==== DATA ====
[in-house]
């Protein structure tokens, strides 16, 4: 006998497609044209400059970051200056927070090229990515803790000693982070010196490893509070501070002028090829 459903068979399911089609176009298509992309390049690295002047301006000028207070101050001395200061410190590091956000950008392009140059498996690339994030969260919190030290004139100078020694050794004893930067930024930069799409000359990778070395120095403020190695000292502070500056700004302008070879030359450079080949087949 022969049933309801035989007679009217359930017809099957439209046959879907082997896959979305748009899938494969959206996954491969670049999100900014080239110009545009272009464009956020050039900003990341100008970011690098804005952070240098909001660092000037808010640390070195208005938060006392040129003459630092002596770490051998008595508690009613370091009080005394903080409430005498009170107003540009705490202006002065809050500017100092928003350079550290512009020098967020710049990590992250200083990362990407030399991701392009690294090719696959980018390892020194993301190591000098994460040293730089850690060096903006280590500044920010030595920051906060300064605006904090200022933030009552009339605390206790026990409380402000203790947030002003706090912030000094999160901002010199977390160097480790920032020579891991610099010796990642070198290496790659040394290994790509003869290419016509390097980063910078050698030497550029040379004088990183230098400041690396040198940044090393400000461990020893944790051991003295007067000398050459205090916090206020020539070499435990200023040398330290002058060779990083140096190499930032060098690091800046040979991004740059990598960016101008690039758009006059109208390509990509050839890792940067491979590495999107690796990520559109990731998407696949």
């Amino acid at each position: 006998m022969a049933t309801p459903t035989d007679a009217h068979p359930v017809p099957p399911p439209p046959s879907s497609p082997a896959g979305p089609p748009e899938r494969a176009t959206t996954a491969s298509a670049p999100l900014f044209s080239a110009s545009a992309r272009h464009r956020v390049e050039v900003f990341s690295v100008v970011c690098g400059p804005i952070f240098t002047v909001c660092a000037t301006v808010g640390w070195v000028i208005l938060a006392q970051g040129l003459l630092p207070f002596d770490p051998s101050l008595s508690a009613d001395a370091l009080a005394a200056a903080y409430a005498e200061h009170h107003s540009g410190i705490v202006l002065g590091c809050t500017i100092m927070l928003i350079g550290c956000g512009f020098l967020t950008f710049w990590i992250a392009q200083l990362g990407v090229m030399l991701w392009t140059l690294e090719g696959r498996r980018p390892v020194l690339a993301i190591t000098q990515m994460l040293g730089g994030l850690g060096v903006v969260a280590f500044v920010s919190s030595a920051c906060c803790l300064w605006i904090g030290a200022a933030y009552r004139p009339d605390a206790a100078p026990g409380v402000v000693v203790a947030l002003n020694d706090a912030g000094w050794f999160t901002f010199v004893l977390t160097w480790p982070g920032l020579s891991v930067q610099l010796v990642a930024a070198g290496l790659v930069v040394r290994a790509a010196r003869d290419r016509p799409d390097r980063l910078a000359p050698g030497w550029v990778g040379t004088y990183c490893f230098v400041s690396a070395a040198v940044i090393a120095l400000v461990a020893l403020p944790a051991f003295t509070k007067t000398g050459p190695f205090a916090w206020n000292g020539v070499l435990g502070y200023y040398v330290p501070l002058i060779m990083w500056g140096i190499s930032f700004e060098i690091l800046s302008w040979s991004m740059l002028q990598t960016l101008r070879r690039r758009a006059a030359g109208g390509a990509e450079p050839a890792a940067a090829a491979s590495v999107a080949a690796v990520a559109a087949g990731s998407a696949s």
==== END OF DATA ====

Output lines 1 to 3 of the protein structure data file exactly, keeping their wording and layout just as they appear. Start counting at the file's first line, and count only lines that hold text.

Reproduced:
[in-house]
């Protein structure tokens, strides 16, 4: 006998497609044209400059970051200056927070090229990515803790000693982070010196490893509070501070002028090829 459903068979399911089609176009298509992309390049690295002047301006000028207070101050001395200061410190590091956000950008392009140059498996690339994030969260919190030290004139100078020694050794004893930067930024930069799409000359990778070395120095403020190695000292502070500056700004302008070879030359450079080949087949 022969049933309801035989007679009217359930017809099957439209046959879907082997896959979305748009899938494969959206996954491969670049999100900014080239110009545009272009464009956020050039900003990341100008970011690098804005952070240098909001660092000037808010640390070195208005938060006392040129003459630092002596770490051998008595508690009613370091009080005394903080409430005498009170107003540009705490202006002065809050500017100092928003350079550290512009020098967020710049990590992250200083990362990407030399991701392009690294090719696959980018390892020194993301190591000098994460040293730089850690060096903006280590500044920010030595920051906060300064605006904090200022933030009552009339605390206790026990409380402000203790947030002003706090912030000094999160901002010199977390160097480790920032020579891991610099010796990642070198290496790659040394290994790509003869290419016509390097980063910078050698030497550029040379004088990183230098400041690396040198940044090393400000461990020893944790051991003295007067000398050459205090916090206020020539070499435990200023040398330290002058060779990083140096190499930032060098690091800046040979991004740059990598960016101008690039758009006059109208390509990509050839890792940067491979590495999107690796990520559109990731998407696949």
């Amino acid at each position: 006998m022969a049933t309801p459903t035989d007679a009217h068979p359930v017809p099957p399911p439209p046959s879907s497609p082997a896959g979305p089609p748009e899938r494969a176009t959206t996954a491969s298509a670049p999100l900014f044209s080239a110009s545009a992309r272009h464009r956020v390049e050039v900003f990341s690295v100008v970011c690098g400059p804005i952070f240098t002047v909001c660092a000037t301006v808010g640390w070195v000028i208005l938060a006392q970051g040129l003459l630092p207070f002596d770490p051998s101050l008595s508690a009613d001395a370091l009080a005394a200056a903080y409430a005498e200061h009170h107003s540009g410190i705490v202006l002065g590091c809050t500017i100092m927070l928003i350079g550290c956000g512009f020098l967020t950008f710049w990590i992250a392009q200083l990362g990407v090229m030399l991701w392009t140059l690294e090719g696959r498996r980018p390892v020194l690339a993301i190591t000098q990515m994460l040293g730089g994030l850690g060096v903006v969260a280590f500044v920010s919190s030595a920051c906060c803790l300064w605006i904090g030290a200022a933030y009552r004139p009339d605390a206790a100078p026990g409380v402000v000693v203790a947030l002003n020694d706090a912030g000094w050794f999160t901002f010199v004893l977390t160097w480790p982070g920032l020579s891991v930067q610099l010796v990642a930024a070198g290496l790659v930069v040394r290994a790509a010196r003869d290419r016509p799409d390097r980063l910078a000359p050698g030497w550029v990778g040379t004088y990183c490893f230098v400041s690396a070395a040198v940044i090393a120095l400000v461990a020893l403020p944790a051991f003295t509070k007067t000398g050459p190695f205090a916090w206020n000292g020539v070499l435990g502070y200023y040398v330290p501070l002058i060779m990083w500056g140096i190499s930032f700004e060098i690091l800046s302008w040979s991004m740059l002028q990598t960016l101008r070879r690039r758009a006059a030359g109208g390509a990509e450079p050839a890792a940067a090829a491979s590495v999107a080949a690796v990520a559109a087949g990731s998407a696949s």